A visit to Siem Reap will not disappoint any tomb raider or Indiana Jones wannabe. You’ll have plenty of chances to climb around and explore the ancient temples and cities surrounded by the jungle while visiting the Angkor Archeological Park. But, when the heat and humidity of tropical Southeast Asia becomes too much to bear, and the ruins all start to look the same, you can retreat into the laid back town for some major relaxation.
Ideally, you should spend at least 3 days in Siem Reap. However, if you just have one day, our itinerary will help you see and do a lot in those 24 hours. You will see some ancient sites including a visit to Angkor Wat, shop in the Old Market Quarter, take a tuk-tuk ride through the French Quarter, drink on Pub Street, and indulge on some tasty foods of Cambodia.
Breakfast at your hotel
Le Meridien Angkor
You’ll be getting a very early start, so I recommend grabbing breakfast at your hotel. If you are staying at our recommended hotel, the Le Meridien Angkor, then there is no need to even consider leaving the hotel for a delicious breakfast. The large breakfast buffet at the Le Meridien includes various food stations offering everything from omelettes to stir fry noodles. If the breakfast buffet does not come with your room rate or your preferred status with the hotel, it is definitely worth the extra charge.
Angkor Archeological Park
A UNESCO World Heritage Centre
You will be spending your morning at the mysterious and magnificent Angkor temple complex. Plan to depart the hotel by 8AM so you can stop to get your day pass at the ticket office and be at your first site by 8:45 AM. Your morning at this UNESCO World Heritage Centre will start with a visit to the Ta Phrom temple also known as the Angelina Jolie Tomb Raider temple. It was made famous by the actress with her 2001 film, “Tomb Raider,” which was filmed on location. Next, you’ll head over to the large ancient city of Angkor Thom.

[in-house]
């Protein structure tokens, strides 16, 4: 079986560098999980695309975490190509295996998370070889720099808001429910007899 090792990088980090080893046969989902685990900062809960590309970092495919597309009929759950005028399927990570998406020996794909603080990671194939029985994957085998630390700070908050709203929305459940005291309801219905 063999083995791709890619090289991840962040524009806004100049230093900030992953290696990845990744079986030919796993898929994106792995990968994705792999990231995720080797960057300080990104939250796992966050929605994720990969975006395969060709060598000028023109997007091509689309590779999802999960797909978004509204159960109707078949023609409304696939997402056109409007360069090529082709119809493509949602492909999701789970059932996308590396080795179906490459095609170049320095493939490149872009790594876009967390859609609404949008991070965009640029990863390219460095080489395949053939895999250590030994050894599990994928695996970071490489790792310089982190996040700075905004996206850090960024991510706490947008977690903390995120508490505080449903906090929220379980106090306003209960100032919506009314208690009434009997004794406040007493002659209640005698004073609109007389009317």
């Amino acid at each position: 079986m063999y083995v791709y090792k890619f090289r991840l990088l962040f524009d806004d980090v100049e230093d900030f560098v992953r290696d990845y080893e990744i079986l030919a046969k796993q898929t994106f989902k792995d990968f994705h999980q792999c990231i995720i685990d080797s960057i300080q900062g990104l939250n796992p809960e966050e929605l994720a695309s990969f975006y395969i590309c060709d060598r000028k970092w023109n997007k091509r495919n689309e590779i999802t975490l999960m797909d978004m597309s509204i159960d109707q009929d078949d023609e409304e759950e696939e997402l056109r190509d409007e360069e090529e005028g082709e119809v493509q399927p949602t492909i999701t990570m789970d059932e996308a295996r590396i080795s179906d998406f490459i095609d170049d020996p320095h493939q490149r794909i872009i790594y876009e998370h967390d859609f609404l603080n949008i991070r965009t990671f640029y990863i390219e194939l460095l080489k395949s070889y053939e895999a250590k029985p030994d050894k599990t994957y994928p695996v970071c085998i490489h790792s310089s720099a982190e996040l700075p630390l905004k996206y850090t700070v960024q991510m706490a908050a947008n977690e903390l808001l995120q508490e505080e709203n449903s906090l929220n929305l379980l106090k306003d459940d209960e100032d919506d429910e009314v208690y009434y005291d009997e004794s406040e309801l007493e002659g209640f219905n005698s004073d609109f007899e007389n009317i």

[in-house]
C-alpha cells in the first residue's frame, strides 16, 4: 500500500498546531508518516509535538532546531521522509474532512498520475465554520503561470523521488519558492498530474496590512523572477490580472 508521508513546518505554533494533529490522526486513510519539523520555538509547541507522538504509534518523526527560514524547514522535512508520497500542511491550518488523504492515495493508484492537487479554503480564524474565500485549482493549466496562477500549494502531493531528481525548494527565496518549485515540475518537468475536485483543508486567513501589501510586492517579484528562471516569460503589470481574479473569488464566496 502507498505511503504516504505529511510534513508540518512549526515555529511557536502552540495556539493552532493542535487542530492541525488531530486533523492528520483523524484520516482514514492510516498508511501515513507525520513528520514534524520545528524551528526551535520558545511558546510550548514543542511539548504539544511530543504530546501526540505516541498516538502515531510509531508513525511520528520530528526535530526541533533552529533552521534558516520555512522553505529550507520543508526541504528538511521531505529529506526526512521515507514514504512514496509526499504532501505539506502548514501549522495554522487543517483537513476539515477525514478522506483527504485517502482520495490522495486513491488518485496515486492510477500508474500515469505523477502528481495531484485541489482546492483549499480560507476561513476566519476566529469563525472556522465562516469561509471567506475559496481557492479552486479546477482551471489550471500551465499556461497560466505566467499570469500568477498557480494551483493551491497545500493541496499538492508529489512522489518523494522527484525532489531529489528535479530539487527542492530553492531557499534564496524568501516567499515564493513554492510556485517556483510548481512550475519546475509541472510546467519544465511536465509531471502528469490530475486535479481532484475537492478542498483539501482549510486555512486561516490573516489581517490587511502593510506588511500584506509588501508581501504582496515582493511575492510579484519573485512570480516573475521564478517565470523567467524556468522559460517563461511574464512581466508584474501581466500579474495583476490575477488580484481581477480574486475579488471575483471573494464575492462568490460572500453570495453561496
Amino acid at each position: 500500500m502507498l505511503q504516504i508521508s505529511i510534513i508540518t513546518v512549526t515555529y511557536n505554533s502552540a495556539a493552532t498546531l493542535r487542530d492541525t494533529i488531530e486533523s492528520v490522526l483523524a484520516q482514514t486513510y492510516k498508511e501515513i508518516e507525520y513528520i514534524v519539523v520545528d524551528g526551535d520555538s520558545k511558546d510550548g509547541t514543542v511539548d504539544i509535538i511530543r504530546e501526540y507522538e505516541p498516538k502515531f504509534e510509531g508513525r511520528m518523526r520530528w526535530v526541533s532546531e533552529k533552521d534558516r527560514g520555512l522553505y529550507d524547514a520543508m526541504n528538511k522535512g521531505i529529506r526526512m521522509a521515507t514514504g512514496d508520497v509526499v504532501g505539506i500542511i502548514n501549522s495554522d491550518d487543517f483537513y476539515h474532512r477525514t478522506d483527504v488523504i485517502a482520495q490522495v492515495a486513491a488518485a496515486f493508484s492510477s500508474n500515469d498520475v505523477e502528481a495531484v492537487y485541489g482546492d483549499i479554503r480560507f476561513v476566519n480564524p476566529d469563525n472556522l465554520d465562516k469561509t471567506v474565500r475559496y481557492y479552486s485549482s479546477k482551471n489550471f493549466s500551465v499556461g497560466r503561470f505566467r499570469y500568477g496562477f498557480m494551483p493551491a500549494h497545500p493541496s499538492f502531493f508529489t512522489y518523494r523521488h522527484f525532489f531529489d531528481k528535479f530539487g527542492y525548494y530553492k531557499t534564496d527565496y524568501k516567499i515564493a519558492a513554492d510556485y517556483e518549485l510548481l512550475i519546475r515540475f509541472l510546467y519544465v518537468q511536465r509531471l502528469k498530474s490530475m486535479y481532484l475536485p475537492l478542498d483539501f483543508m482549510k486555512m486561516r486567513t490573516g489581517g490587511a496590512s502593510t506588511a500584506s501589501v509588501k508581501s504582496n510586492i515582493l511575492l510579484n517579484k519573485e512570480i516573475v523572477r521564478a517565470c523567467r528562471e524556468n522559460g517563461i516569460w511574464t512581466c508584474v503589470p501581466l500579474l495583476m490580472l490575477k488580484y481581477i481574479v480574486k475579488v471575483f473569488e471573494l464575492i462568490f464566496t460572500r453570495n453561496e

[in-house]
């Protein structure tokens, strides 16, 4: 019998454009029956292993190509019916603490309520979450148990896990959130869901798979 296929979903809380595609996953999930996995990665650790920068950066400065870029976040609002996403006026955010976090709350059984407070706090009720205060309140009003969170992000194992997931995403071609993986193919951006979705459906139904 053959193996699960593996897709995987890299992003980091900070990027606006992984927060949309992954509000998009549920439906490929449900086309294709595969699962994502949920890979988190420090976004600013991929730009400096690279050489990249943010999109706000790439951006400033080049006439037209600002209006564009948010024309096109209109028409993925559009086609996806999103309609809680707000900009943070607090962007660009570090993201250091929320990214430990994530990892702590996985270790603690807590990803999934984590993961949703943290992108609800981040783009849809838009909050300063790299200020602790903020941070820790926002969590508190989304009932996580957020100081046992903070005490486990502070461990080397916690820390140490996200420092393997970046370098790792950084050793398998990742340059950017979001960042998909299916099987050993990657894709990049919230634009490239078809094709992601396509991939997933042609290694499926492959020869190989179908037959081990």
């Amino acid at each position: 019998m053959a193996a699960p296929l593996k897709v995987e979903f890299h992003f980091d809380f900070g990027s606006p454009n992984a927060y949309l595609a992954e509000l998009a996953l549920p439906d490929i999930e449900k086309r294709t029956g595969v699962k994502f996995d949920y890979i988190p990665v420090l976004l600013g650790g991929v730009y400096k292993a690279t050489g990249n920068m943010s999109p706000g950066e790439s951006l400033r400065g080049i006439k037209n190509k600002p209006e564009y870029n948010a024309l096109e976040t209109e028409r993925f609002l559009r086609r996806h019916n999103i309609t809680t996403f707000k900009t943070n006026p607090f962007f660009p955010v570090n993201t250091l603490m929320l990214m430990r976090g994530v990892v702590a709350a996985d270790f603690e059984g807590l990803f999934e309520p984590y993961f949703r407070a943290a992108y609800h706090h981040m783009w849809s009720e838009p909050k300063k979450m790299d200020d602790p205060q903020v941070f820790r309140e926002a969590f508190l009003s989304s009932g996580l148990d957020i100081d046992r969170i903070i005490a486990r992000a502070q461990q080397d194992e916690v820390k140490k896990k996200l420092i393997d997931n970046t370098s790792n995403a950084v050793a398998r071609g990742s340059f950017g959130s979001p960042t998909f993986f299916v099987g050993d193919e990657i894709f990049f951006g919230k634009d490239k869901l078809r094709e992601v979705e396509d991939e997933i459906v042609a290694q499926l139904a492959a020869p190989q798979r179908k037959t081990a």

As you enter Angkor Thom, you’ll see the grand Elephant Terrace as you make your way over to the Bayon, famous for its massive stone faces on the many towers that jut out from the upper terrace. From here, you’ll go across the Angkor Thom Bridge on your way to Angkor Wat. This bridge is the south gate to Angkor Thom, and it is the best restored bridge in Angkor Thom complex. The bridge is lined on both sides with large restored deva and asura heads. Finally, you will wrap up your morning with a visit to Angkor Wat, the most famous temple of the Angkor temple complex.
Getting There: The temple complex is located on the outskirts of town, so you’ll have to arrange a driver either with a private guide or a tuk-tuk tour. A private guide and driver (air conditioned van) will be the most expensive option. You can definitely visit the temples on your own if you are armed with a guide book. I honestly did not get much from my private guide other than something I could have probably read in the introductory notes of a guide book. Most of the time (except for Angkor Wat), the guide simply walked us up to a temple, briefly talked about it, and then told us where to meet him when we were done exploring it.
The private guide with a driver for a ½ day tour was about $150 for 3 adults (booked via the Le Meridien). You can hire a tuk-tuk driver for a tour of the temples for about $15. I would recommend using a tuk-tuk driver and provide him with this recommended itinerary for visiting the temples. I would advise that you start with Ta Phrom, as it gets very crowded later in the day. Most tours will want to take you to Angkor Wat first and Ta Phrom last. Ta Phrom is narrow inside, and the more crowded it is, the less enjoyable it is. It’s definitely best to be seen first thing in the morning.